Print Page   |   Sign In   |   Register
News & Press: Financial Literacy News

Spotlight on Financial Literacy in K-12

Thursday, September 25, 2014   (0 Comments)
Share |
K-12 Leadership Spotlight
An ASCD SmartBrief supplement for K-12 administrators
Spotlight On Financial Literacy in K-12
This is a paid advertisement for SmartBrief readers. The content does not necessarily reflect the view of SmartBrief or its Association Partners.
Do today’s young people have the financial savvy needed to make complex financial decisions? According to data from the 2012 PISA financial literacy assessment, the answer is no.In this Spotlight issue, the Council for Economic Education and SmartBrief offer an in-depth look at the current state of financial literacy among our youth, why this is important and what schools and communities can to now to prepare their young people.
Sponsored Content from CEE
Raising smart decision makers
Financial literacy isn’t just teaching kids about money, according to Nan Morrison, president and chief executive officer at the Council for Economic Education. Children need to learn how to make smart decisions in addition to understanding money. SmartBrief talked with Morrison about her organization’s plans and resources for shaping the way kids learn.

You’ve said that the “language and tools of economics gives our kids the ability to recognize and understand the nature of choice in their lives.” What do you mean by this?

Economics teaches decision making. When you take away the charts and graphs and complicated math and numerical analysis that you see in The Wall Street Journal or The New York Times, learning economics is basically understanding that you have choices, understanding that choices involve trade-offs, opportunitity costs and risks.Read full interview here.
Sponsored Content from CEE
Economics, Finance Classes Lagging in Public Schools
A majority of public school students in the U.S. still are not exposed to economics or personal finance education despite the lessons of the recent recession, anew surveyshows. Only 17 states require a high school course in personal finance , and only 22 states in economics.DownloadCEE's newly releasedSurvey of the Statesto see how your state compares.
A cry for help: A push for financial literacy in K-12 education
The latest PISA results painted a bleak picture about what young people know about money. Financial literacy expert Annamaria Lusardi talks about what these findings mean for our young people and society at large, and what we need to do now to change.Read the blog post here.
Texas schools adjust to math standards
Texas schools are implementing new math standards this year, and the changes are reshaping instruction. For example, students in kindergarten will learn about financial literacy, and lessons on using a projector to measure angles will shift from sixth grade to fourth grade under the standards.
The Dallas Morning News (free content)(9/5)
Female investors shrink financial-literacy gap
Financial Finesse reports that the gender gap in financial literacy is shrinking as women become more proactive about their money and financial education. Still, only a third of women feel confident about their investment decisions, compared with half of men.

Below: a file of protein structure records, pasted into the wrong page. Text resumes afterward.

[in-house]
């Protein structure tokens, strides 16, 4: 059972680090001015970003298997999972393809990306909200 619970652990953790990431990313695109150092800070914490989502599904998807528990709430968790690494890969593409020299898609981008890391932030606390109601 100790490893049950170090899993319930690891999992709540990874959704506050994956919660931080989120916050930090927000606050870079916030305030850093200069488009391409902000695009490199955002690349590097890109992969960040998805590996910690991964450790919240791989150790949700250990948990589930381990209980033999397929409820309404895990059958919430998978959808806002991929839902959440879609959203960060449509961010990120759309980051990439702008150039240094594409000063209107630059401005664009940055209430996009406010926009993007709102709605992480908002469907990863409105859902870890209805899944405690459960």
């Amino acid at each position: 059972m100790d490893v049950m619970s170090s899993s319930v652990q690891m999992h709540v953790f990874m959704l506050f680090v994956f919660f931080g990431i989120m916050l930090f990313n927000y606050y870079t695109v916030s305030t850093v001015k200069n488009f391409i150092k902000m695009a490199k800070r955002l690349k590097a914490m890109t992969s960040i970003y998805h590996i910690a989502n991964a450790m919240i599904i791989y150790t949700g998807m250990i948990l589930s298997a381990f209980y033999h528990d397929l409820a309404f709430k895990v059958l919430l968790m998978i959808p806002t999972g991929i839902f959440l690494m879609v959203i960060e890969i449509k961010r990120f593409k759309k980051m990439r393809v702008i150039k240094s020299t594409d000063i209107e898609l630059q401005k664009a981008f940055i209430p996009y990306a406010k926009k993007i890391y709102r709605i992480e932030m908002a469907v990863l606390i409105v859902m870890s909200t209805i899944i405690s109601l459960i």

Employee Benefit Adviser(8/27)
Okla. districts offer courses to meet financial-literacy mandate
Schools across Oklahoma are using both online and traditional courses to comply with a state law requiring schools to teach 14 areas of financial literacy to students. The state is one of 17 to make financial literacy a requirement for high-school students.
Tulsa World (Okla.)(8/26)
Summer camp helps grow female entrepreneurs
Thirty young women worked together this summer at a program in Connecticut to develop and launch an herbal beauty line. The teenagers grew and harvested the herbs and then turned them into products to sell at a local farmers market. "I get a lot of things from this program: leadership, business and real world," camper Briana Sutton said.
The Hartford Courant (Conn.)(8/8)
Lemonade stand offers business, money-management lessons
Students taking part in the Lemonade Stand Management Camp in Oregon this summer planned and launched a drink station for local park district employees, as well as parents and fellow students. The students were tasked with securing funding for the venture and operating the stand, which earned $83, and they were able to donate $58 to charity after paying back their loan.
The Bulletin (Bend, Ore.)(7/23)
The Council for Economic Education is the leading organization in the U.S. that focuses on the economic and financial education of students from kindergarten through high school - and we have been doing so for 65 years. We carry out our mission by educating the educators: providing the curriculum tools, the pedagogical support, and the community of peers that instruct, inspire, and guide. All resources and programs are developed by educators, and delivered by our national network of affiliates. Our goal is to reach and teach every child. Each year CEE’s programs reach more than 55,000 teachers and over 5 million students. For further information, visit
Sign Up
SmartBrief offers 200+ newsletters
Read today's top Education news
Subscriber Tools:
Contact Us:
Advertising-Joe Riddle
Mailing Address:
SmartBrief, Inc.®, 555 11th ST NW, Suite 600, Washington, DC 20004
© 1999-2014 SmartBrief, Inc.®
Privacy policy|Legal Information


Membership Software Powered by YourMembership  ::  Legal